Daniel Ramos in Vida Flamenca Cumbre Flamenca Festival. Photograph by Fritz Olenberger

Also soulful: The 12th edition of Vida Flamenca’s Cumbre Flamenca Festival, a two-plus hour event produced by Beth Nesbitt, gave new meaning to the term, “duende,” with Madrid-born Daniel Ramos making a remarkable Los Angeles debut. Indeed, along with cantaors Miguel Ángel Heredia and percussionist-singer Francisco “El Yiyi” Orozco, as well as the extraordinary guitarist Yerai Cortés, this was flamencan music and movement at its finest.  

Ramos, born in 1994 and formerly a member of the National Ballet of Spain, stalked the stage in an array of outfits, including sequin-festooned skintight pants and a billowing Reynolds wrap-type, well, skirt. Oozing magnetism along with virtuosic technique, he stole the show in solos that teemed with complex rhythms, as well as in a Spanish dance replete with castanets. 

In “Bulerías de Jerez,” Heredia also tossed off a dazzling array of beats before he was joined by Ramos in a swivel-hipped, finger-snapping duet. The pair, who are part of a movement that represents an exuberant presentation of queer identity within the concept of flamenco, proved a propitious match. In fact, the entire cast was testament to the fabulous art of flamenco, with big dollops of duende decidedly on the menu—along with pre-concert paella and tapas.

Food also flowed at Volta Collective’s “Salt,” an immersive theater work presented at 2220 Arts + Archive. With choreography and direction by Mamie Green and Megan Paradowski (the pair also danced), this reimagining of the Medea tale included live music and, yes, gourmet fare, including oysters, mochi daifuku and foraged loquats, courtesy of conceptual chef Heidi Rushforth. With six dancers slinking stealthily across a cement floor—and each character telling their side of the tale à la Rashomon—there was a Gesamtkunstwerk quality to the work that made for a stimulating addition to the local dance scene.

Alessio Crognale Roberts and Leslie Andrea Williams with Martha Graham Dance Company in “Rodeo” by Agnes de Mille. Photograph by Carla Lopez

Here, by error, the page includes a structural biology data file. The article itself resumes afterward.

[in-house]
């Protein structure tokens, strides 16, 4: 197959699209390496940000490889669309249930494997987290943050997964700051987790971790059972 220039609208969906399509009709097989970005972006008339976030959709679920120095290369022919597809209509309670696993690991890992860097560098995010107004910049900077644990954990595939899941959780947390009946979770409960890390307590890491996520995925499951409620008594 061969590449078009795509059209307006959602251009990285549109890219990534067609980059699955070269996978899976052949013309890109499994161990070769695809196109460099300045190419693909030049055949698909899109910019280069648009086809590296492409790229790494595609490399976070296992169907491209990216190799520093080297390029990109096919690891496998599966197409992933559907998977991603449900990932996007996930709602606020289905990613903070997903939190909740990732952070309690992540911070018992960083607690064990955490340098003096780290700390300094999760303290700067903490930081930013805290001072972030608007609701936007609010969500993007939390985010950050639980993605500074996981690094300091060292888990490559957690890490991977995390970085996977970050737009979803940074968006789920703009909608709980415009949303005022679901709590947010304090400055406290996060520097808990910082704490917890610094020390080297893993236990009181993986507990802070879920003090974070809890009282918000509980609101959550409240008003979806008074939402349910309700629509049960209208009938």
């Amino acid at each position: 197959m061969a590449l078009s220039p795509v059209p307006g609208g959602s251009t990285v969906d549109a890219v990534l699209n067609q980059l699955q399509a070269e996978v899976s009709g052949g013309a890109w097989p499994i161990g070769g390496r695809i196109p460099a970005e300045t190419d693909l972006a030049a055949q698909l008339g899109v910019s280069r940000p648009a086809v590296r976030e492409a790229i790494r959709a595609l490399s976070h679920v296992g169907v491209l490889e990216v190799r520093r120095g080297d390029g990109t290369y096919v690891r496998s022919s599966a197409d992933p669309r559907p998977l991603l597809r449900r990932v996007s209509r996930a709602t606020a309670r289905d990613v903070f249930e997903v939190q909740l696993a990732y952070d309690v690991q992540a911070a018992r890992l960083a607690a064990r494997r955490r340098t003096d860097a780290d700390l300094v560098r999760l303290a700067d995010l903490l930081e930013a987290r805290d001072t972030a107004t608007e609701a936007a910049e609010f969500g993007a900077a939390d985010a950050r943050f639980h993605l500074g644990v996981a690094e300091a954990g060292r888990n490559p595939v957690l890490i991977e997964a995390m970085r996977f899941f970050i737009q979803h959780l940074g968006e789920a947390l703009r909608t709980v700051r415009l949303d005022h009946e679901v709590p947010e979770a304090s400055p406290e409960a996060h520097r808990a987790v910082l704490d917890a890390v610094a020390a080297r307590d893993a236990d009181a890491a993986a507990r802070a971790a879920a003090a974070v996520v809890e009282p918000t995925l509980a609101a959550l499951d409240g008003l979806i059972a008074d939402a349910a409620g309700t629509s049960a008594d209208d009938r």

The Soraya was the starting point for Martha Graham Dance Company’s 100th anniversary tour. And what a kick-off it was: Premiering Agnes de Mille’s 1942 masterpiece, “Rodeo,” with staging by Diana Gonzalez, de Mille’s assistant from 1987 to 1993, the work featured Aaron Copland’s beloved score, but with a twist: Performed live by Gabe Witcher (he also did the arrangement) as part of a six-piece bluegrass ensemble, this was the perfect accompaniment for the dancers in full cowboy mode.

The program also gave us unadulterated Graham with “Dark Meadow Suite” and “Maple Leaf Rag.” The latter, Graham’s last choreography, was her 181st work that premiered in 1990, a year before her death at age 96. Adding icing to this dancerly cake, was the fact that all pieces were performed to live music.

It was also cool having REDCAT back in full swing again, with the US premiere of the 65-minute “takemehome.” Featuring choreography by Dmitri Chamblas, with Sonic Youth’s Kim Gordon providing a ravishing, albeit earsplitting soundscape in the form of five electric guitars and five amps, the opus showcased nine dancers who seemed to inhabit an alien world, an inflatable zeppelin providing a kind of campy visual. 

The who, what, when, where, why of the work was, for the most part, left up to one’s imagination, yet still made for a must-see performance.

In this standout year of innovative creations, special shout-outs also go to: United Ukrainian Ballet, whose 60 elite dancers poured their hearts out in Alexei Ratmansky’s “Giselle” at Segerstrom Center for the Arts; Complexions Contemporary Ballet was seemingly everywhere in Southern California, delivering high-octane works in three different venues; Congress VIII, a panoply of commercial/cum/concert dance, rocked the LADP space; and, finally, kudos to producer/director Bridget Murnane, whose magnificent, multi-award winning documentary, Bella, beautifully brings back to life modern dancer/choreographer/teacher/activist Bella Lewitzky, with the film currently eligible for Oscar consideration. (Academy Members, please vote!) 

Seriously, as 2024 is a crucial election year, our ballot goes to . . . the exquisite, often surprising—and eternally vital—art form that is dance. Onward!

Victoria Looseleaf


Victoria Looseleaf is an award-winning, Los Angeles-based international arts journalist who covers music and dance festivals around the world. Among the many publications she has contributed to are the Los Angeles Times, the New York Times, Dance Magazine and KCET’s Artbound. In addition, she taught dance history at USC and Santa Monica College. Looseleaf’s novella-in-verse, Isn't It Rich? is available from Amazon, and and her latest book, Russ & Iggy’s Art Alphabet with illustrations by JT Steiny, was recently published by Red Sky Presents. Looseleaf can be reached through Twitter, Facebook, Instagram and Linked In, as well as at her online arts magazine ArtNowLA.

comments

Wendy Perron

Thank you for this fun wrap-up. I always tell students to use colorful verbs to describe dance, and you’ve packed in the verbs. You’ve also given me a hit of all the things I missed on the other coast. Tnx much.